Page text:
Official Predictions:
1. Hellboy 2
2. Hancock
3. Journey to the Center of the Earth

Thursday, July 10, 2008

Lessons Learned

It's been a slow writing week for me, both with this blog and my screenplay. I've been house-sitting, which means I've been taking care of five dogs and two cats belonging to my family plus my own two dogs. That's nine animals to one human, if you didn't do the math. All of which means I've not had much time or energy to devote to much else.

Despite that, I have managed to learn a few things this week:
  1. Cats like to leave their caretakers gifts from time to time, but they are not very good at discerning what their caretakers would like or use.
  2. Barbecue tongs will do in a pinch for removing dead birds from your front step.
  3. There are things more awkward to purchase from retail stores than feminine products.
  4. Sometimes a day filled with good conversation with a friend is all it takes to make things seem OK again.
  5. Letting go of expectations is difficult but beneficial for emotional well-being.
On top of all that, while it wasn't a great volume of writing, I did manage to get out of a rather difficult scene which should make it easier to be productive tomorrow night. Stay tuned tomorrow for Box Office Predictions.

Sunday, July 06, 2008

Box Office Results: 4 July 2008

I've run out of both clever and not-so-clever titles for these box office results posts, so from now on I'm just going to save myself the trouble and title them like this one. I know it's boring, but I'd prefer to spend my limited creative juices elsewhere.

This weekend pushed me over .500 to four for six on weekend box office predictions. It's nice when the box office makes it easy for me.
  1. Hancock ($66 million)
  2. WALL-E ($33.4 million)
  3. Wanted ($20.6 million)
  4. Get Smart ($11.1 million)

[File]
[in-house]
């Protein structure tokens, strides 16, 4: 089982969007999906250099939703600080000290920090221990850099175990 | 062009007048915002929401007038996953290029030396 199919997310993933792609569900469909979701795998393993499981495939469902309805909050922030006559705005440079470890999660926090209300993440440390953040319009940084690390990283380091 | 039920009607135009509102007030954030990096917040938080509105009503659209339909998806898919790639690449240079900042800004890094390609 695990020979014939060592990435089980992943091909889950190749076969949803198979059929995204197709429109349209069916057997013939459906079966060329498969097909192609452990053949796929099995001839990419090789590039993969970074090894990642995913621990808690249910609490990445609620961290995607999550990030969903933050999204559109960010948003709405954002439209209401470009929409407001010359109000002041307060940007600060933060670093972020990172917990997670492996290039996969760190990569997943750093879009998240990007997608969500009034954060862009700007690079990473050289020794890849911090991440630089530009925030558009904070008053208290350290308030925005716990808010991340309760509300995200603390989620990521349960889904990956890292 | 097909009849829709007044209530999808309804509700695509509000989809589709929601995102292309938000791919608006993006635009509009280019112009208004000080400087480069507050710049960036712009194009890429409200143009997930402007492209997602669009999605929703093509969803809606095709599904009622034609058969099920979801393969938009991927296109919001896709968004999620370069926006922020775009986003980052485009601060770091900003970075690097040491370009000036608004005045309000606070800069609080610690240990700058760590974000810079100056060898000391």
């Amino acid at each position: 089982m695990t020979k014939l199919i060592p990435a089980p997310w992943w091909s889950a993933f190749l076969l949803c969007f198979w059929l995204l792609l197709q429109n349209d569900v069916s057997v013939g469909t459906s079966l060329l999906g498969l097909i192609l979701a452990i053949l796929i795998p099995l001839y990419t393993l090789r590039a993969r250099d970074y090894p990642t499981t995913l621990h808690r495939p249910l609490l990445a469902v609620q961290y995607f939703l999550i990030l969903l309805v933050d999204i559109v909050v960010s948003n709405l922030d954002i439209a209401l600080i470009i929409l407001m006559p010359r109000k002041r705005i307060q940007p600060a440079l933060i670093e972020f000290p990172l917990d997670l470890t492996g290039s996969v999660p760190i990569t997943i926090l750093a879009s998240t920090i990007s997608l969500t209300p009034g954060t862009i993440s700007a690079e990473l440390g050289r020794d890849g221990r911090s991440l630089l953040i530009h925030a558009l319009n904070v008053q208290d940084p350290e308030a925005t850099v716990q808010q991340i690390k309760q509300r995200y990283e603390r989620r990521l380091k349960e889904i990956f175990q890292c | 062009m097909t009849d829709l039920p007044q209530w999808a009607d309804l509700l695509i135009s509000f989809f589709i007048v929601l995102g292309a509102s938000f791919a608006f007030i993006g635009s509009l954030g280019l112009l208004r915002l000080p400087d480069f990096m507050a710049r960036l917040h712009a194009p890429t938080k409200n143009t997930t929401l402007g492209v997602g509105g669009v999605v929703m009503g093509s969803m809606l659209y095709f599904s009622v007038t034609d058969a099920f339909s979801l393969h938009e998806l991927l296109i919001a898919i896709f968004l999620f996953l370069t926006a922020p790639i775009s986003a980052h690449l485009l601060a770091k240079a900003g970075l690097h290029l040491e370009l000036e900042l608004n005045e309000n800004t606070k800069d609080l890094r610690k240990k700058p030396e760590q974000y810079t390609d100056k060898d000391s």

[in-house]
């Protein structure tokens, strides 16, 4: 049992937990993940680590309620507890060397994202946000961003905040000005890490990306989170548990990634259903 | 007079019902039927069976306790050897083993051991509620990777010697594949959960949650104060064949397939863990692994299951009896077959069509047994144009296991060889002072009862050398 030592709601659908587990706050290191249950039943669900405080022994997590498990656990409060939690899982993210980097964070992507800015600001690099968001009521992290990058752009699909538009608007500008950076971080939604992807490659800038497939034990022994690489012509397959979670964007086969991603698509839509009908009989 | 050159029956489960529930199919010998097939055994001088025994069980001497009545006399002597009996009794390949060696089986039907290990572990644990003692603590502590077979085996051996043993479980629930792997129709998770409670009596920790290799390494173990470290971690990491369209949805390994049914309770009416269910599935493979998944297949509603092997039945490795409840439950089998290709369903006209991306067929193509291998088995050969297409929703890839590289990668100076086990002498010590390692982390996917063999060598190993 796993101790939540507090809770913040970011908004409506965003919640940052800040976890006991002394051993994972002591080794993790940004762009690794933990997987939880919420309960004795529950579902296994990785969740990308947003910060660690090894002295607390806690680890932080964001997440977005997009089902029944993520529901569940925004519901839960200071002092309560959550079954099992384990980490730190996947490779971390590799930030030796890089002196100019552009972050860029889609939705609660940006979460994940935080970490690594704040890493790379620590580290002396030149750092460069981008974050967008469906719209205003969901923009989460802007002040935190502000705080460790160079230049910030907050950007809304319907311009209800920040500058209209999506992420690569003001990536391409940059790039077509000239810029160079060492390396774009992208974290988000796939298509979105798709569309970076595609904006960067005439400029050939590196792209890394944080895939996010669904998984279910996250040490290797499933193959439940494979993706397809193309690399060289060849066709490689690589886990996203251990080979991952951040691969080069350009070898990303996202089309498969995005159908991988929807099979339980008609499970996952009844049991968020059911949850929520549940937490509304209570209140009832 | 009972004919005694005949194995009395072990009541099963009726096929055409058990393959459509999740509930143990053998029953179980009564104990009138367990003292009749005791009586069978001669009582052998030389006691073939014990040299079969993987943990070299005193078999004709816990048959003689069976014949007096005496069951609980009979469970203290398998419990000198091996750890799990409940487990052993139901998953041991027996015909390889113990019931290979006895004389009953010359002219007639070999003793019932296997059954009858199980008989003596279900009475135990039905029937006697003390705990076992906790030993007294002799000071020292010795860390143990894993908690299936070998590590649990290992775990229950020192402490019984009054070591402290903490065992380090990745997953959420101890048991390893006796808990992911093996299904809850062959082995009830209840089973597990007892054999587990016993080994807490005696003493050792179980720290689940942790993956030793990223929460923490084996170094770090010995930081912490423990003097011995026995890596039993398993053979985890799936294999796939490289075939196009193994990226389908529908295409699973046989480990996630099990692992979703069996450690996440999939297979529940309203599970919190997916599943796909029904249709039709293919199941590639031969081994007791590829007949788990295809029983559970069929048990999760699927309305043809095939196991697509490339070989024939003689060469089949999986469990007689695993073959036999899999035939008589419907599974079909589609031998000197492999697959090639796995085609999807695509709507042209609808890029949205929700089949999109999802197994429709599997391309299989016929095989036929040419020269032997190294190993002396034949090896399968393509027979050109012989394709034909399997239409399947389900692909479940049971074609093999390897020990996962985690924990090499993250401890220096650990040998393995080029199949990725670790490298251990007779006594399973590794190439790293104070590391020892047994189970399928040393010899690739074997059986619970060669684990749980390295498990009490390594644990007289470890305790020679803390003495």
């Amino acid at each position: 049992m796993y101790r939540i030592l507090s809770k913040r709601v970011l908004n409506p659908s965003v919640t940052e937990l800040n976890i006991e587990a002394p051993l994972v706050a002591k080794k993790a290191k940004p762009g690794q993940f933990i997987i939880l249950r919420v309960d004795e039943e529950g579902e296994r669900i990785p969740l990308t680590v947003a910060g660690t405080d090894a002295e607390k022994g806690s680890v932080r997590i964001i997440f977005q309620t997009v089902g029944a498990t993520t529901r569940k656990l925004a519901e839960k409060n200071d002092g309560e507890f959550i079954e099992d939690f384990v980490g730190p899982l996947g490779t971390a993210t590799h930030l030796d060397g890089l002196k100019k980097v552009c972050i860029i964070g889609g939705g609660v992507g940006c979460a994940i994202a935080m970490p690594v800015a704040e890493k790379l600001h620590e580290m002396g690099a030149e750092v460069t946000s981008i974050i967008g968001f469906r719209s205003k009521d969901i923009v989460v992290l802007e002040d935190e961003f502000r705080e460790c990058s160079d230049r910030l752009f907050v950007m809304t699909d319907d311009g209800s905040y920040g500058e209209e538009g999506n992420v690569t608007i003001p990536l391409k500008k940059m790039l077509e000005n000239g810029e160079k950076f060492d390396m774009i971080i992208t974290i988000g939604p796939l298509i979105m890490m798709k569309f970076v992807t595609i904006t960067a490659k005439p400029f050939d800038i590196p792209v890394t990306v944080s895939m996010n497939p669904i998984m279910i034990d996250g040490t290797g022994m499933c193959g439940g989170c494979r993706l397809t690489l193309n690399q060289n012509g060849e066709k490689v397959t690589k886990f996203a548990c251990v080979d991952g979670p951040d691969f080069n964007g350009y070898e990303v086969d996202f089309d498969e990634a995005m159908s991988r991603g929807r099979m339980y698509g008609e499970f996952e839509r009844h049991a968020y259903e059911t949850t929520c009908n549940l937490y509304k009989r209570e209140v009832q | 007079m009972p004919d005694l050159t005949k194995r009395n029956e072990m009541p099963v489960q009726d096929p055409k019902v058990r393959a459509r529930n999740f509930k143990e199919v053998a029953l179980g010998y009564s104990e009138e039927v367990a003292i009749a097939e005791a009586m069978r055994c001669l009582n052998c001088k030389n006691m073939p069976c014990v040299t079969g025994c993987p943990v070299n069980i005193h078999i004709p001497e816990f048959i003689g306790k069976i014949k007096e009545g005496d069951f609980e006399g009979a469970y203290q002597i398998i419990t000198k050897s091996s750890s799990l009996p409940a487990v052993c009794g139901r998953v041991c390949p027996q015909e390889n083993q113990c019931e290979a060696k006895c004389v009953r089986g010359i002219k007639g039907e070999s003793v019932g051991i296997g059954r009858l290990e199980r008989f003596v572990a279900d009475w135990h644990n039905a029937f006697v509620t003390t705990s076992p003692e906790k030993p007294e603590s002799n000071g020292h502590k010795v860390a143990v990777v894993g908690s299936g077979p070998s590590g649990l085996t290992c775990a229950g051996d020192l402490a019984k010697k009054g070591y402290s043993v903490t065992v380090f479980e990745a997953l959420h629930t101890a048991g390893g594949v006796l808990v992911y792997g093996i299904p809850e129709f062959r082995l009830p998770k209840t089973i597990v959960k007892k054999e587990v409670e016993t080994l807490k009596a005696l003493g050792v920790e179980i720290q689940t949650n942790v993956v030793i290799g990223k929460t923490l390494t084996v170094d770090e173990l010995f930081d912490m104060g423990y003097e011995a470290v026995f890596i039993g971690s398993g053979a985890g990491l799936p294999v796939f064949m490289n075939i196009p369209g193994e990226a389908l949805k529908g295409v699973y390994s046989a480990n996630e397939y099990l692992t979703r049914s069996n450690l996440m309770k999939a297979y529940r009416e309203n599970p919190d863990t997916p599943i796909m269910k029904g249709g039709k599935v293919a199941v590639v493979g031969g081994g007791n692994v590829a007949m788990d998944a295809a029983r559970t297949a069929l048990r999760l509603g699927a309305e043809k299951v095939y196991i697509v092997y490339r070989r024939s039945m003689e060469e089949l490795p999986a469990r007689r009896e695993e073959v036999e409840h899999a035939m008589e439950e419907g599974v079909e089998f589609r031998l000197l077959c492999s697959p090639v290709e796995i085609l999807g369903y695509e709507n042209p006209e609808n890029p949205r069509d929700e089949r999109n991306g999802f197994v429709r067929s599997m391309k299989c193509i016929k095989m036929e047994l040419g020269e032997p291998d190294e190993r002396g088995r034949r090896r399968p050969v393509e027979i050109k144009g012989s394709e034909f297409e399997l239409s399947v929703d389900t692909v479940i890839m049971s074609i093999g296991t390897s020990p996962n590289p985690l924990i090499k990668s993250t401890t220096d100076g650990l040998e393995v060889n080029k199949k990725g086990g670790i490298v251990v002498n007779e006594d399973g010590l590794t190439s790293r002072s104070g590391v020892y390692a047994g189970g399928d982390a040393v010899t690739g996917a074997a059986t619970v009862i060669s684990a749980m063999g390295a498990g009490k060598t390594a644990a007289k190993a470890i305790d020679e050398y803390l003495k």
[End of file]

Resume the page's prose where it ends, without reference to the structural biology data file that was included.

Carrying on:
5. Kung Fu Panda ($7.5 million)
  6. The Incredible Hulk ($5 million)
  7. Indiana Jones and the Kingdom of the Crystal Skull ($3.9 million)
  8. Kit Kittredge: An American Girl ($3.6 million)
  9. Sex and the City ($2.3 million)
  10. You Don’t Mess With the Zohan ($2 million)
What I Watched:
  • The History Boys (4 stars) - In the vein of Dead Poets Society, but delightfully irreverent. I'd love to see this on stage.
  • Ordinary People (5 stars) - Wow. Phenomenal. Heart-wrenching. I now understand what all the fuss is about.
  • Wanted (3½ stars) - Very fun, though Act 2 dragged a little bit for me.
  • Hancock (3½ stars) - Watch out for spoilers in the comments. I went into this expecting to be disappointed and, thus, was pleasantly surprised. It was worth the price of admission just to see Jason Bateman and Charlize Theron together again. For British Eyes Only... Sure, things got a little more cerebral in the second half of the movie, but I didn't really mind. The filmmakers took a popcorn flick and gave it a brain, though the transformation probably would have benefited from a little more time to sink in, given the brief 92-minute run time. Nonetheless, I may be in the minority, but I actually liked the second half better than the first.
  • The Virgin Suicides (3½ stars) - By no means a happy movie, but it captured the emotion of being witness (firsthand, secondhand and beyond) to suicide: the absurdity and the inexplicableness of it all. At first, I felt unsatisfied by the ending, but then I realized that's how it is in real life when something like that happens.
  • A Streetcar Named Desire (3 stars) - I was never sure for whom I was supposed to be rooting in this movie. I read some discussion on IMDB and felt a little clearer on the plot afterwards, but I still felt the only sympathetic character was Stella, and she seemed a willing victim. It was interesting to look at the atmosphere in which the film was made. Things we wouldn't think twice about in a movie today (and things which would have made the plot a little clearer) were cut or modified from the stage version. Even though I didn't particularly enjoy the film, the performances were undeniably phenomenal.
I also finished reading Oscar Wilde's Salomé this week, though I'm still in the midst of Neverwhere and Jitterbug Perfume.

As for my own projects, as of posting time, I'm 29 pages into Mute with another writing session scheduled for this afternoon/evening. I should hit the midpoint some time this week. So far, Act Two hasn't reached Orange-Level-Pulling-Out-My-Hair-Gnashing-of-Teeth Phase yet, though I suspect that might change once I move past the midpoint. Though, as they say, third time's the charm, so maybe I'll sail through without too much of a fight this time.

Oh, speaking of projects, I've posted a bibliography of sorts detailing the things I've written. If you're ever curious as to how in the world I've been spending my time, there's a decent explanation there.

Friday, July 04, 2008

Box Office Predictions: 4 July 2008

Pretty easy No. 1 pick this weekend. Hancock and Kitt Kittredge: An American Girl are the only wide releases. Will Smith on the 4th of July? Ka-ching. Bonus: Jason Bateman!

My predictions:
1. Hancock
2. Wall-E
3. Wanted

Have a good 4th, everyone.